Arnold Kling  

Pro-Autistic Economics

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Rightly or wrongly, autistics are often seen as staking out their independence from the group and from group norms. They're seen as questioning the psychological power of the leaders and bullies and indicating that they do not, within their minds, bend to the worlds created by those cliques
This is from Tyler Cowen's forthcoming Create Your Own Economy. Because it gave me a lot to think about, I am enthusiastic about the book. However, if people buy books in part to demonstrate their cultural disposition, you should be warned that having this book featured prominently on your shelf may send some strange signals.

What the book description at Amazon does not convey is that the main theme of the book is autism. In Tyler's treatment, autism is not a disease or defect. It is instead a cognitive style or personality type, something to be understood, not cured.

In fact, it might feel more comfortable to go through the book and, wherever the word autism appears, substitute Myers-Briggs INTP or Enneagram "five," Investigator. For the latter, the description I found on the web reads in part


we see the genius and the madman, the innovator and intellectual, the mildly eccentric crackpot and the deeply disturbed delusional schizoid...Their potential problem results from the fact that they emphasize thinking over doing, becoming intensely involved with their thoughts...their mental world becomes all engrossing, virtually to the exclusion of everything else...The only thing they know with certainty is their own thoughts. Hence, the focus of their attention is outward, on the environment while identifying with the thoughts about the environment. The source of many of their problems is their need to find out how their perceptions of the world square with reality...they believe they are not capable of functioning as well as others and so make it their number one priority to acquire the skills and knowledge they feel is necessary for them to be able to operate adequately in life...feel that they must keep everything and everyone at a safe distance lest they be in danger of being overwhelmed by some outside force.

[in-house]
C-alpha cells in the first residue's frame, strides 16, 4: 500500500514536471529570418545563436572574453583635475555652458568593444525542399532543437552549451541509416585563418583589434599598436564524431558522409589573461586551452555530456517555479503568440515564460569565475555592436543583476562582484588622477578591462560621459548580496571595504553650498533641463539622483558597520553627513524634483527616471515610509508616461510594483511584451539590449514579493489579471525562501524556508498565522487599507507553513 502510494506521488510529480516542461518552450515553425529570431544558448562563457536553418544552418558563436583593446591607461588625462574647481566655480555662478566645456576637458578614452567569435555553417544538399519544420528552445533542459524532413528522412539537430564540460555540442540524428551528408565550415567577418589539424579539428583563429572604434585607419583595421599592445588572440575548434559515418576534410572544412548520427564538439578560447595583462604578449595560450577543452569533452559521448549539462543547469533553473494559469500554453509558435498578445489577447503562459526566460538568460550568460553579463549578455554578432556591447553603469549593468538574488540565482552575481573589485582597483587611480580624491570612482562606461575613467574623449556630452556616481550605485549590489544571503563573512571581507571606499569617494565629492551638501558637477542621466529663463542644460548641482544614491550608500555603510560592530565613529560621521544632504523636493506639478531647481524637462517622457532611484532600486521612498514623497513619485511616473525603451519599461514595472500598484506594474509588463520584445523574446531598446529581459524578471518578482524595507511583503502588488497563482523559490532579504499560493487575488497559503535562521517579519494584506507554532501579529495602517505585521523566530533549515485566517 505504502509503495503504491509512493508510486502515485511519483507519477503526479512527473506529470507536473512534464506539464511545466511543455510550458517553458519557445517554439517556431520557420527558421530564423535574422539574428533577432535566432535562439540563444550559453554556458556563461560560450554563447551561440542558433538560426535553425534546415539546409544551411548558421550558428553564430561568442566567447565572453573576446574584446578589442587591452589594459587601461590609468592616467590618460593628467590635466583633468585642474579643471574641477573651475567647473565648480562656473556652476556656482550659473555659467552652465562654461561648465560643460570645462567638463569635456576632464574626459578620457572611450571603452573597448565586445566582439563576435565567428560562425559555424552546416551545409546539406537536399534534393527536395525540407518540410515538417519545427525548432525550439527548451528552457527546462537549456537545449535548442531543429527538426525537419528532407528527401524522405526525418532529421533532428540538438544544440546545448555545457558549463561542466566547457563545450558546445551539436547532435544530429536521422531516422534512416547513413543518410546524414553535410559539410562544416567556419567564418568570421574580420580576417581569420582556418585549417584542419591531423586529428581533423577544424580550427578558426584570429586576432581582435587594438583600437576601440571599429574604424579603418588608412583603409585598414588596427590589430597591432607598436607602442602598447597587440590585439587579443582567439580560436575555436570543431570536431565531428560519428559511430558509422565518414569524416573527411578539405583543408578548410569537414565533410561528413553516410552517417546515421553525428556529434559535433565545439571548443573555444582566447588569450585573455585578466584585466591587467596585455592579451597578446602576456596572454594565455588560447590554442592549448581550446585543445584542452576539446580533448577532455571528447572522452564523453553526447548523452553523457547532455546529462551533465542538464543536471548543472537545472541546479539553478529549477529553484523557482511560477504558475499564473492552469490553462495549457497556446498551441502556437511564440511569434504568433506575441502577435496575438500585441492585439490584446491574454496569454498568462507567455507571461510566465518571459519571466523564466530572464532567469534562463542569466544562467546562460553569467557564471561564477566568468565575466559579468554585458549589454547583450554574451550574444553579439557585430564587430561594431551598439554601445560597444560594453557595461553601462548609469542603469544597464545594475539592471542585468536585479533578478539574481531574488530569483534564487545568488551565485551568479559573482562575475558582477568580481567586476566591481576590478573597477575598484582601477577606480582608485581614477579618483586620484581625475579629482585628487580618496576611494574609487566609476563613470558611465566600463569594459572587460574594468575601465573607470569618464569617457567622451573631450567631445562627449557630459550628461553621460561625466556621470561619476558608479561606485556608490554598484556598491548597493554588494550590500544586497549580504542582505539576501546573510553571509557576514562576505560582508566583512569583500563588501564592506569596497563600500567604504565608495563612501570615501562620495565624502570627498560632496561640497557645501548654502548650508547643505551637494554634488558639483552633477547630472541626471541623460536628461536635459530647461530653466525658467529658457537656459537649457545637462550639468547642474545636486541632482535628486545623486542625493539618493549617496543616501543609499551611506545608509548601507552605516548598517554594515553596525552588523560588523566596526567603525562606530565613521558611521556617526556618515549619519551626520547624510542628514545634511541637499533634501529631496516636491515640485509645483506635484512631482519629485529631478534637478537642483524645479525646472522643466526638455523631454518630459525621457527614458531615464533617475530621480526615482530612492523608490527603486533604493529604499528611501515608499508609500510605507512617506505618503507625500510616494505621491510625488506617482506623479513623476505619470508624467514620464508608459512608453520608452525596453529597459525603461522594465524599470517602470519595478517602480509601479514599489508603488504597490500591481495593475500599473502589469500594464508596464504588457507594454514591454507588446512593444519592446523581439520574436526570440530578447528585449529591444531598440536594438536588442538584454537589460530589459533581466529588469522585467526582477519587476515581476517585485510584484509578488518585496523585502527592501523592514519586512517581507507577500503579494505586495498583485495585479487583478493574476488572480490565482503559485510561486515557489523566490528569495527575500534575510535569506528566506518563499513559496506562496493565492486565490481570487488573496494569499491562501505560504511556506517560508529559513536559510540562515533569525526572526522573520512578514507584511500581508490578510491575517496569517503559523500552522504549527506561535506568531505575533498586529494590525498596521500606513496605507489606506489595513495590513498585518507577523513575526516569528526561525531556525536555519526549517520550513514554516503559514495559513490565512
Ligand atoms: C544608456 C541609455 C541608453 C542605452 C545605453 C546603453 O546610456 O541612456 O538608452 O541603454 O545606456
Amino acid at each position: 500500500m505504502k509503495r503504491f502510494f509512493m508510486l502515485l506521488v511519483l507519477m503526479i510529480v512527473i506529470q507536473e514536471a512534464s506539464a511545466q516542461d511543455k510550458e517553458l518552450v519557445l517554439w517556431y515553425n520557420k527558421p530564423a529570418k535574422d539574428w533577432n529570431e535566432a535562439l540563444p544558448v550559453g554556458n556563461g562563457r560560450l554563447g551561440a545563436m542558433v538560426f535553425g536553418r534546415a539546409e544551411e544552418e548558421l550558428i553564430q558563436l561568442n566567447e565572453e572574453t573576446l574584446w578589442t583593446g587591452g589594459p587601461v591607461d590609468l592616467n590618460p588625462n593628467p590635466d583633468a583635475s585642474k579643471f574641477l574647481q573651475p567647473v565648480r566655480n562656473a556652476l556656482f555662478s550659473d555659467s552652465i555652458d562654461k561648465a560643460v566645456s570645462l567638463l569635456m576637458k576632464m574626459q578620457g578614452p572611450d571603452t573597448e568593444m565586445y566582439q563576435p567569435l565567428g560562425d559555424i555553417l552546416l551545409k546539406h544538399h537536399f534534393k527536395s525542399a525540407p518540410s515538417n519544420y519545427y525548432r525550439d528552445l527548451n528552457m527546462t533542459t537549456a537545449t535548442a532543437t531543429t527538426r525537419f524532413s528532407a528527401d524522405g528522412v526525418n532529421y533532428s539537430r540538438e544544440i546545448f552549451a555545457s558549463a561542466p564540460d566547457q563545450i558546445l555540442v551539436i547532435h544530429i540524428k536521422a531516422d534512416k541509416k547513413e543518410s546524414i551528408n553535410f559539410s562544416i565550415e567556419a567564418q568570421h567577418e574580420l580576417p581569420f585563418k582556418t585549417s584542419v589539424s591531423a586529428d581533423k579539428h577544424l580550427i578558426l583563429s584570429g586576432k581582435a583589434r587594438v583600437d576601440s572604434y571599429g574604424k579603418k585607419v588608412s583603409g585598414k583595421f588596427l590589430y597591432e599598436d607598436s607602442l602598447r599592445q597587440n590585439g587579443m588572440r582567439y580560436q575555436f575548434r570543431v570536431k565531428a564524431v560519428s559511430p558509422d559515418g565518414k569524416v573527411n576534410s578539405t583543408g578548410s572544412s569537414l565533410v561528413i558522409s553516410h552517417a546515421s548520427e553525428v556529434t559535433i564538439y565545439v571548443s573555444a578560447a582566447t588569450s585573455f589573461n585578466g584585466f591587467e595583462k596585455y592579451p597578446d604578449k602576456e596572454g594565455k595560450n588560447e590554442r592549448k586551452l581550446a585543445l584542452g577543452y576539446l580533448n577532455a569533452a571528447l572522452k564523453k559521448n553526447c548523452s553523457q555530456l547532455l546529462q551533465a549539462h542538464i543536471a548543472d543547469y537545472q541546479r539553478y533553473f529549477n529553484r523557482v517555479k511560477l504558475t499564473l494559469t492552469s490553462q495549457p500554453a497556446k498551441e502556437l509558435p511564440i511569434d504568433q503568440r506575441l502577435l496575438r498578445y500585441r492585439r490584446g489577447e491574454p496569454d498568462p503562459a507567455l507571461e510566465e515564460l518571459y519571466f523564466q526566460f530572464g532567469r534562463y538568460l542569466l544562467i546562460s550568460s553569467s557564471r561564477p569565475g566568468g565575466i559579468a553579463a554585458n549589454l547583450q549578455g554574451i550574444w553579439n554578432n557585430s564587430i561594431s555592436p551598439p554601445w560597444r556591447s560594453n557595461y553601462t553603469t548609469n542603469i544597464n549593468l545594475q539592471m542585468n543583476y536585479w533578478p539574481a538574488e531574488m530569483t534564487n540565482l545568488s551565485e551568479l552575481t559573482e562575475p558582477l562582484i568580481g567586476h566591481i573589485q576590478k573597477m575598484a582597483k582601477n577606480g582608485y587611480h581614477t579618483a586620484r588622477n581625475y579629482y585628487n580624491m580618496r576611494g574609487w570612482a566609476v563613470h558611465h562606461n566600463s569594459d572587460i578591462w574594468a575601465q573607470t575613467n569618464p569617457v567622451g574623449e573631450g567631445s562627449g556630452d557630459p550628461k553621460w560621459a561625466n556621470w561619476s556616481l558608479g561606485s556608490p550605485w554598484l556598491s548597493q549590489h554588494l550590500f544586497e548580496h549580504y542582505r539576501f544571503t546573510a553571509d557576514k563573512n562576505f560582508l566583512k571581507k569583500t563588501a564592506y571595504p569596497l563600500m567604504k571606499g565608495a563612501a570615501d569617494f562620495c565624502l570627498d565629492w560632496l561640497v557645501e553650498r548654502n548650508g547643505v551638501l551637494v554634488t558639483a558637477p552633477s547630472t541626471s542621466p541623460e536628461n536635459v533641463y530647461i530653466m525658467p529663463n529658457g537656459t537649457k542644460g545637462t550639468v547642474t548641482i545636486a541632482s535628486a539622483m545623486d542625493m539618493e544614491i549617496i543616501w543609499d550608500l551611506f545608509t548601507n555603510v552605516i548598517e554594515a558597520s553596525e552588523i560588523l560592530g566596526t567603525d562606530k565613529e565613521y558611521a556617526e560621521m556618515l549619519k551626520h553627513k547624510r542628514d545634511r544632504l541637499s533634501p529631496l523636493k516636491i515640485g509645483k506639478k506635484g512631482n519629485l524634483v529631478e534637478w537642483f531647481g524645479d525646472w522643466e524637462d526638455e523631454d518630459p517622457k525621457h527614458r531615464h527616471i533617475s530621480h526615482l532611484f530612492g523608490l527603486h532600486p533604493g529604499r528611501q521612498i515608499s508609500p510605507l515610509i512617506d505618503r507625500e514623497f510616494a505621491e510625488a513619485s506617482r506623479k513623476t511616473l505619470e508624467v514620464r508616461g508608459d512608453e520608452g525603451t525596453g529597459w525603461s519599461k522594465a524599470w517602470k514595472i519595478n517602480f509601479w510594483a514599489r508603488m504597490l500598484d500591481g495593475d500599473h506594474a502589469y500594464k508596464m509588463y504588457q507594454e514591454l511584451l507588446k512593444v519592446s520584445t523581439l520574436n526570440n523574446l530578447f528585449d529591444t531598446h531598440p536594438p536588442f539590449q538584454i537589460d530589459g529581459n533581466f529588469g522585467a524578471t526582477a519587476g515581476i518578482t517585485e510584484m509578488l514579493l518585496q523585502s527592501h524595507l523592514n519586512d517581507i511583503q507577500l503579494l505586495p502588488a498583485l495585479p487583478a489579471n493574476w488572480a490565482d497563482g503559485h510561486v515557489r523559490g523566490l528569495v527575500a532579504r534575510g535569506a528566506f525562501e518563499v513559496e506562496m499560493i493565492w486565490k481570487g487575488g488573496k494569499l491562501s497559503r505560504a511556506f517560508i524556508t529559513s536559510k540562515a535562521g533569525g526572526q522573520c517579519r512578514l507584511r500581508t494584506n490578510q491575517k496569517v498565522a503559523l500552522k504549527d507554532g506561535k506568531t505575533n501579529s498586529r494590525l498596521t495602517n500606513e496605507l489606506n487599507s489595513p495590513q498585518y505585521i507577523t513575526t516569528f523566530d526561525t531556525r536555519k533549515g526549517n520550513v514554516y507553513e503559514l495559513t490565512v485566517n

Personality psychology is somewhat "soft." There are those who view these sorts of classifications as having no more rigor than astrological signs. I confess to a weakness for them.

In conventional thinking, the opposite of autistic is normal. If instead we were talking about, say, a Myers-Briggs INTP, the opposite would be an ESFJ, both of which are normal (although the INTP is less common).

My favorite chapter is the third one, on modern consumption of music, art, and other forms of culture. In countering the argument that the Internet undermines patience and wisdom, he writes (p. 54),


people can construct wisdom--and long-term dramatic interest in their own self-education--from accumulating, collecting, and ordering small bits of information. What we're growing impatient with is bits that are fed to us that we do not really want.

He proposes a metaphor in which classical culture is a long-distance love affair and modern culture is like a marriage (p. 63).

Many critics of contemporary life want our culture to remain like a long-distance relationship, with thrilling peaks, when most of us are growing into something more mature. We are treating culture like a self-assembly of small bits, and we are creating and committing ourselves to a fascinating daily brocade, much as we can make a marriage into a rich and satisfying life...the production of value--including beauty, suspense, and education--is becoming increasingly interior to our minds.

The chapters can be read in almost any order. If you are looking for introductory material, perhaps the best place to start is page 125-126, in the middle of a chapter called "the new economy of stories."

if you wish, you can think of this book as a study in behavioral economics. Nonetheless, I am going beyond standard behavioral approaches in at least four ways...Most current neuroeconomics assumes that people are the same...In contrast, I start with the natural neurological differences between human beings...

Second, I focus on contemporary culture and the web..Third, the analysis is dynamic...I am asking how the evolution of culture and technology will make a difference for modern life and how it will alter the relative importance of our cognitive strengths and weaknesses.

Finally, I emphasize the notion of stories.